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Vestiges coverThis week, we are pleased to bring you a short extract from Vestiges, the first volume of the Quantika trilogy by Laurence Suhner, a space opera that begins 300 years in the future on an icy extra-solar planet. Published in Switzerland and France in 2012, Vestiges has not yet appeared in English. You can also read an interview with Suhner by Alastair Reynolds here, and find out more about the Quantika books on her website.

The drivers returned to their machines, shovels, trucks. Everyone knew what they had to do. Haziel climbed up the ladder that led to the Hercules cab, three metres above the ground. The gigantic snowplough snorted. Thirty-two tons of psychrolite metal polymer, two articulated arms, each five metres long, rows of caterpillar tracks with a traction capacity of 600 horsepower, 512 kilo-newtons of tearing power. A mean machine.

In the distance, the rescue crew was still busy. Haziel was counting on their professionalism. Taking care of the wreckage was more than enough for him. Nothing but steel and composite materials, no flesh, no bones, no blood! His work started when theirs ended. Cleaning up what was left of the tankers, quickly clearing access to the transponder road. He continued to hope that the route would be changed one day. A simple little detour to the west would prevent a great many problems. But the Gemmian companies had neither the time nor the money to enlist engineers and make field surveys, or even to set up new beacons. No doubt, he would have to settle for aiding the auxiliary workers for many long years. That’s the way things worked here. On a tight budget.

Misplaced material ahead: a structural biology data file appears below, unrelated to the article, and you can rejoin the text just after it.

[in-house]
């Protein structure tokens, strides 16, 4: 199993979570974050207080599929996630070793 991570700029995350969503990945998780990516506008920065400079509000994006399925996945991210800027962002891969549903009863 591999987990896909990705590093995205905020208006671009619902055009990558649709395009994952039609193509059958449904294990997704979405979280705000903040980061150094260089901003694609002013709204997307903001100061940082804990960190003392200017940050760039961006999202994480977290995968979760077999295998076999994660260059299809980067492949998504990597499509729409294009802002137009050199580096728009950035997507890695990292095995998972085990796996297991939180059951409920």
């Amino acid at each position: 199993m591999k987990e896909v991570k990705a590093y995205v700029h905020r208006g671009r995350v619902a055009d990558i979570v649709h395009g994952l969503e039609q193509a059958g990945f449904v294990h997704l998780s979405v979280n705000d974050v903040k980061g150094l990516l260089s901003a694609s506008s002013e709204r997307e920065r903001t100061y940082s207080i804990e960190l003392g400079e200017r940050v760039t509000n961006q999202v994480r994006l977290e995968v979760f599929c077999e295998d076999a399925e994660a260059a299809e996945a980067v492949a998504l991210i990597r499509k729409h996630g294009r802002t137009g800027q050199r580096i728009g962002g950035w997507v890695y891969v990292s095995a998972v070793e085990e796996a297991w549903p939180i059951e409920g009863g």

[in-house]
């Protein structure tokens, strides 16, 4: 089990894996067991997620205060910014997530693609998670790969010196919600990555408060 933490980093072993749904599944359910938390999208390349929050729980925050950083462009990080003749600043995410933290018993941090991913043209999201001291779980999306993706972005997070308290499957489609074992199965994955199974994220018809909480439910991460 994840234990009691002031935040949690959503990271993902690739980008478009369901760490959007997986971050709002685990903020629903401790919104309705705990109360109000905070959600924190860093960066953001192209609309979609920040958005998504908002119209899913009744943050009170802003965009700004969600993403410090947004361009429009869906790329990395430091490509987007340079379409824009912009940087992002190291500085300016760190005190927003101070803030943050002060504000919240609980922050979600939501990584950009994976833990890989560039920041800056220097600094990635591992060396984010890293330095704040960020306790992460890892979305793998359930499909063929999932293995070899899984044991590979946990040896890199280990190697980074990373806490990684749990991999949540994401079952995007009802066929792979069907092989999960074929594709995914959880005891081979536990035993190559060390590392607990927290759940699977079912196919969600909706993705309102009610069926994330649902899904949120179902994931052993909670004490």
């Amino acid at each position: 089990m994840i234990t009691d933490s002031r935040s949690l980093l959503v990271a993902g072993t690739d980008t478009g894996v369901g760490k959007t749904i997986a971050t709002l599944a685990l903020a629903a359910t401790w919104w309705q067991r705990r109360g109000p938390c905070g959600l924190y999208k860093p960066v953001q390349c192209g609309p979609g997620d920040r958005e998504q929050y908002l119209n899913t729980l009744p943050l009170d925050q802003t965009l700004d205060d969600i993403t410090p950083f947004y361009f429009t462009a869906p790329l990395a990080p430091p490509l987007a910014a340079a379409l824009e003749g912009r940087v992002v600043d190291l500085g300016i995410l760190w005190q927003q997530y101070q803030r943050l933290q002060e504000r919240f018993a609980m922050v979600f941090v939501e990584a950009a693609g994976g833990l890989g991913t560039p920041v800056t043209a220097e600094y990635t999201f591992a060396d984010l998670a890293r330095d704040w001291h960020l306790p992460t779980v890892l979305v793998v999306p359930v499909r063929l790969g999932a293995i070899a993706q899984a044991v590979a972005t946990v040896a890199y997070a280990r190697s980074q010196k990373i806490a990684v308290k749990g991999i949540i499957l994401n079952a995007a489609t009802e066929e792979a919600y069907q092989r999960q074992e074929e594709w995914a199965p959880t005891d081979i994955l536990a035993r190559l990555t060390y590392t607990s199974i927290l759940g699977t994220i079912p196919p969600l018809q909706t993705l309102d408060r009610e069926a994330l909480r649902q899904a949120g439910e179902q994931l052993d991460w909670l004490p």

The other two Hercules set off. Slowly, they rolled up the gentle slope that led to the site of the carnage. The bitter odour of the smoke seeped into the cab, mingling with that of charred human flesh. Haziel felt nausea well up. He regretted having inflicted Kya’s latest creation on his stomach.

The snowplough approached the edges of the crater. About 50 meters in circumference. It would take until nightfall to clear the area. A rescue worker, wearing orange coveralls, signalled him to remove a burnt out vehicle, peeled like a carrot. It looked like a satellite that had fallen from orbit. The other two machines were directed to identical piles of smoking debris.

Haziel couldn’t help shuddering. He’d never seen anything like this. The memory of the explosion he’d felt this morning through the thick walls of the base pierced through his bones.

The Hercules moved closer to the wreck. It had been thrown into the air—to an altitude Delaurier considered inconvenient—before falling back several metres from the edge of the crater. He would have to proceed cautiously. The ice had been transformed into a black, gelatinous looking mass. Nothing to be too happy about. The arms of the mechanical shovel spread with the unsettling grace of a marionette. Its claws closed around the remains of the tanker, ready to carry it off in no time at all to the transhipment trucks which, in turn, would carry it to the Tchenkoville depot, a dozen or so kilometres to the south, where it would be recycled.

Haziel just about swooned. Upon contact with the claws, the tanker disintegrated into a very fine dust, as black as soot. Anthracite sand that was now flowing over the ground with a hiss.

He interrupted his operation.

It was just plain unthinkable.

It wasn’t enough that the tankers had got into the unpleasant habit of exploding with their cargoes, something that was completely impossible given the confinement measures in use. As if their double hull and the nitrogen gas barrier—which made it impossible for the liquefied gas to react with the oxygen in the air—had suddenly disintegrated. . . 

And now this!